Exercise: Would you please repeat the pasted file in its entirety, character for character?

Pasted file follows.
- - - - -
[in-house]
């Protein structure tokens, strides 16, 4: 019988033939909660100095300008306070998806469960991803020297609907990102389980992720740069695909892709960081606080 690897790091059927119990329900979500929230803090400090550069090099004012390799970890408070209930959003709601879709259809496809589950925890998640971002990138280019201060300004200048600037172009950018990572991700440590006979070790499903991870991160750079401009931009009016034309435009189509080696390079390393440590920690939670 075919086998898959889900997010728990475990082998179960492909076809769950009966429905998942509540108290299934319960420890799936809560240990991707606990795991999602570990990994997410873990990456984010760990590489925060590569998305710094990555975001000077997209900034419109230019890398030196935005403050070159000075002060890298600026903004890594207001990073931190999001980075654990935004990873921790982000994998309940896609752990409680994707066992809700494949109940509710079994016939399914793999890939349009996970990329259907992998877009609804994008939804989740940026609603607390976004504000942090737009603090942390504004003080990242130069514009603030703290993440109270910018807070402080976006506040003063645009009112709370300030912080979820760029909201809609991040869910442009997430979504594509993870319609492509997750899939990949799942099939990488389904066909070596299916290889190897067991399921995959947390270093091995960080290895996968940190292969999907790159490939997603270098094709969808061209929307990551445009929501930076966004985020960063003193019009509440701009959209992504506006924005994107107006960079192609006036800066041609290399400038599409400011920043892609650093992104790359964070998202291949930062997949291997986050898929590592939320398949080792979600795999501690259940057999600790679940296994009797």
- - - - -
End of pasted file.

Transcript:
[in-house]
């Protein structure tokens, strides 16, 4: 019988033939909660100095300008306070998806469960991803020297609907990102389980992720740069695909892709960081606080 690897790091059927119990329900979500929230803090400090550069090099004012390799970890408070209930959003709601879709259809496809589950925890998640971002990138280019201060300004200048600037172009950018990572991700440590006979070790499903991870991160750079401009931009009016034309435009189509080696390079390393440590920690939670 075919086998898959889900997010728990475990082998179960492909076809769950009966429905998942509540108290299934319960420890799936809560240990991707606990795991999602570990990994997410873990990456984010760990590489925060590569998305710094990555975001000077997209900034419109230019890398030196935005403050070159000075002060890298600026903004890594207001990073931190999001980075654990935004990873921790982000994998309940896609752990409680994707066992809700494949109940509710079994016939399914793999890939349009996970990329259907992998877009609804994008939804989740940026609603607390976004504000942090737009603090942390504004003080990242130069514009603030703290993440109270910018807070402080976006506040003063645009009112709370300030912080979820760029909201809609991040869910442009997430979504594509993870319609492509997750899939990949799942099939990488389904066909070596299916290889190897067991399921995959947390270093091995960080290895996968940190292969999907790159490939997603270098094709969808061209929307990551445009929501930076966004985020960063003193019009509440701009959209992504506006924005994107107006960079192609006036800066041609290399400038599409400011920043892609650093992104790359964070998202291949930062997949291997986050898929590592939320398949080792979600795999501690259940057999600790679940296994009797």